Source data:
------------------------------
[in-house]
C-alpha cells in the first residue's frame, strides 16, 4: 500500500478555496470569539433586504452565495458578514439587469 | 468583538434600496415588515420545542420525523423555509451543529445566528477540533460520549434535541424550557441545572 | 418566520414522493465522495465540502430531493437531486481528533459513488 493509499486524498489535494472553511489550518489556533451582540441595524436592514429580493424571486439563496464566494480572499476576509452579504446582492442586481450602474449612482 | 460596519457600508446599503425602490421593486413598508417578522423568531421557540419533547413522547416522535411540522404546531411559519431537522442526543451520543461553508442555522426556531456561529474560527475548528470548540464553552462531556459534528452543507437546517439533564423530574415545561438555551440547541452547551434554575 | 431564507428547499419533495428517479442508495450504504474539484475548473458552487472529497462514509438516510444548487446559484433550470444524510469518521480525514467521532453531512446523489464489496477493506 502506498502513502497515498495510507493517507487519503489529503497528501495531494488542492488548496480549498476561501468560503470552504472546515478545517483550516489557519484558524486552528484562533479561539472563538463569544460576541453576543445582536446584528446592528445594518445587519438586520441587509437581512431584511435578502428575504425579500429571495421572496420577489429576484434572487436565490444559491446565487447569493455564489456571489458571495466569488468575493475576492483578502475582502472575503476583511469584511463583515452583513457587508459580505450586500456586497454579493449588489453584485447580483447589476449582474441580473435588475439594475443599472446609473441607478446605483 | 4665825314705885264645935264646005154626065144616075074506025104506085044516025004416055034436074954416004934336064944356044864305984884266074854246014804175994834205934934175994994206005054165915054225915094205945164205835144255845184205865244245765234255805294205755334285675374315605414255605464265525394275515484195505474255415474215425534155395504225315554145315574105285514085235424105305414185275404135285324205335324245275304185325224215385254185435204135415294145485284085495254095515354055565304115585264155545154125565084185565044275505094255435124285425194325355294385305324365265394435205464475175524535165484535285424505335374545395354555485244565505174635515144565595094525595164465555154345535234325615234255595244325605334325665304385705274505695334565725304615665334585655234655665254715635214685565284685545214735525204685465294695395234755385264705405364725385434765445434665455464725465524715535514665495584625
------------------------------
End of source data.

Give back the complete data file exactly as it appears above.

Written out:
[in-house]
C-alpha cells in the first residue's frame, strides 16, 4: 500500500478555496470569539433586504452565495458578514439587469 | 468583538434600496415588515420545542420525523423555509451543529445566528477540533460520549434535541424550557441545572 | 418566520414522493465522495465540502430531493437531486481528533459513488 493509499486524498489535494472553511489550518489556533451582540441595524436592514429580493424571486439563496464566494480572499476576509452579504446582492442586481450602474449612482 | 460596519457600508446599503425602490421593486413598508417578522423568531421557540419533547413522547416522535411540522404546531411559519431537522442526543451520543461553508442555522426556531456561529474560527475548528470548540464553552462531556459534528452543507437546517439533564423530574415545561438555551440547541452547551434554575 | 431564507428547499419533495428517479442508495450504504474539484475548473458552487472529497462514509438516510444548487446559484433550470444524510469518521480525514467521532453531512446523489464489496477493506 502506498502513502497515498495510507493517507487519503489529503497528501495531494488542492488548496480549498476561501468560503470552504472546515478545517483550516489557519484558524486552528484562533479561539472563538463569544460576541453576543445582536446584528446592528445594518445587519438586520441587509437581512431584511435578502428575504425579500429571495421572496420577489429576484434572487436565490444559491446565487447569493455564489456571489458571495466569488468575493475576492483578502475582502472575503476583511469584511463583515452583513457587508459580505450586500456586497454579493449588489453584485447580483447589476449582474441580473435588475439594475443599472446609473441607478446605483 | 4665825314705885264645935264646005154626065144616075074506025104506085044516025004416055034436074954416004934336064944356044864305984884266074854246014804175994834205934934175994994206005054165915054225915094205945164205835144255845184205865244245765234255805294205755334285675374315605414255605464265525394275515484195505474255415474215425534155395504225315554145315574105285514085235424105305414185275404135285324205335324245275304185325224215385254185435204135415294145485284085495254095515354055565304115585264155545154125565084185565044275505094255435124285425194325355294385305324365265394435205464475175524535165484535285424505335374545395354555485244565505174635515144565595094525595164465555154345535234325615234255595244325605334325665304385705274505695334565725304615665334585655234655665254715635214685565284685545214735525204685465294695395234755385264705405364725385434765445434665455464725465524715535514665495584625